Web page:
keywords = "activity burst, cellobiohydrolase, cellulose, hydrolysis, modeling, processive action",
author = "Zdenek Petr{\'a}šek and Manuel Eibinger and Bernd Nidetzky",
year = "2018",
month = "12",
day = "4",
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AU - Petrášek, Zdenek

AU - Eibinger, Manuel

AU - Nidetzky, Bernd

PY - 2018/12/4

Y1 - 2018/12/4

N2 - The hydrolysis of cellulose by processive cellulases, such as exocellulase TrCel7A from Trichoderma reesei, is typically characterized by an initial burst of high activity followed by a slowdown, often leading to incomplete hydrolysis of the substrate. The origins of these limitations to cellulose hydrolysis are not yet fully understood. Here, we propose a new model for the initial phase of cellulose hydrolysis by processive cellulases, incorporating a bound but inactive enzyme state. The model, based on ordinary differential equations, accurately reproduces the activity burst and the subsequent slowdown of the cellulose hydrolysis and describes the experimental data equally well or better than the previously suggested model. We also derive steady-state expressions that can be used to describe the pseudo-steady state reached after the initial activity burst. Importantly, we show that the new model predicts the existence of an optimal enzyme-substrate affinity at which the pseudo-steady state hydrolysis rate is maximized. The model further allows the calculation of glucose production rate from the first cut in the processive run and reproduces the second activity burst commonly observed upon new enzyme addition. These results are expected to be applicable also to other processive enzymes.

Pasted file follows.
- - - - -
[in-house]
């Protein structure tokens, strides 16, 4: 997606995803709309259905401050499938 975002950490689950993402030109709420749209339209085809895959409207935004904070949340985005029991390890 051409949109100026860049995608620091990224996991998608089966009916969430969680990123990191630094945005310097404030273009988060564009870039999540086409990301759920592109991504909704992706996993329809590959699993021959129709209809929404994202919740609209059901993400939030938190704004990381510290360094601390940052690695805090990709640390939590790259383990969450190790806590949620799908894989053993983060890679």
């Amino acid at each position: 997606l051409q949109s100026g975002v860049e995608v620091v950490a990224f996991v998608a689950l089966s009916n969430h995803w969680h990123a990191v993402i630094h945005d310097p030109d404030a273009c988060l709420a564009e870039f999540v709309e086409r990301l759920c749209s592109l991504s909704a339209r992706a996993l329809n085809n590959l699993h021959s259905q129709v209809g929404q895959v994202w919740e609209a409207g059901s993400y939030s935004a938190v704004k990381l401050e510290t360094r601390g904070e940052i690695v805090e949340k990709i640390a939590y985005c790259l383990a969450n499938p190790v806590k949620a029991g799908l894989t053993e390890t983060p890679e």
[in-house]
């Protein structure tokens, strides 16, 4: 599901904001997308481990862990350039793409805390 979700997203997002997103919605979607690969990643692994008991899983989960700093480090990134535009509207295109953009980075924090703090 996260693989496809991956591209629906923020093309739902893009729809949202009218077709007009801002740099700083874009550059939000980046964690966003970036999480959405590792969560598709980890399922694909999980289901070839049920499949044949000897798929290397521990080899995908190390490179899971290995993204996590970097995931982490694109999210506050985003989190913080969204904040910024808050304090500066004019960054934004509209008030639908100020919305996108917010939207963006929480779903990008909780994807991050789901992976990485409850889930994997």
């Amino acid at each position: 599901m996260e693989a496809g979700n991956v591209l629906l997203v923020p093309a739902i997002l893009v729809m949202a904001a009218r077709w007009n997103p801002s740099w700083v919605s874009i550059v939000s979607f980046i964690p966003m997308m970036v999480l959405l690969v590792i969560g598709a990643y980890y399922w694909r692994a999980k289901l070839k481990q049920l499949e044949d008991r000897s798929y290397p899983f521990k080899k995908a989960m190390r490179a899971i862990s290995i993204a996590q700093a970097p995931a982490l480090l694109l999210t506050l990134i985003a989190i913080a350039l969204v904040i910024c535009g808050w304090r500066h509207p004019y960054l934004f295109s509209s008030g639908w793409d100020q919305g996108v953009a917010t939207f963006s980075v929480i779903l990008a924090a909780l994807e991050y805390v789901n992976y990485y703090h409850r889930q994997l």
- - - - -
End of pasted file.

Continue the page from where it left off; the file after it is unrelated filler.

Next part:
AB - The hydrolysis of cellulose by processive cellulases, such as exocellulase TrCel7A from Trichoderma reesei, is typically characterized by an initial burst of high activity followed by a slowdown, often leading to incomplete hydrolysis of the substrate. The origins of these limitations to cellulose hydrolysis are not yet fully understood. Here, we propose a new model for the initial phase of cellulose hydrolysis by processive cellulases, incorporating a bound but inactive enzyme state. The model, based on ordinary differential equations, accurately reproduces the activity burst and the subsequent slowdown of the cellulose hydrolysis and describes the experimental data equally well or better than the previously suggested model. We also derive steady-state expressions that can be used to describe the pseudo-steady state reached after the initial activity burst. Importantly, we show that the new model predicts the existence of an optimal enzyme-substrate affinity at which the pseudo-steady state hydrolysis rate is maximized. The model further allows the calculation of glucose production rate from the first cut in the processive run and reproduces the second activity burst commonly observed upon new enzyme addition. These results are expected to be applicable also to other processive enzymes.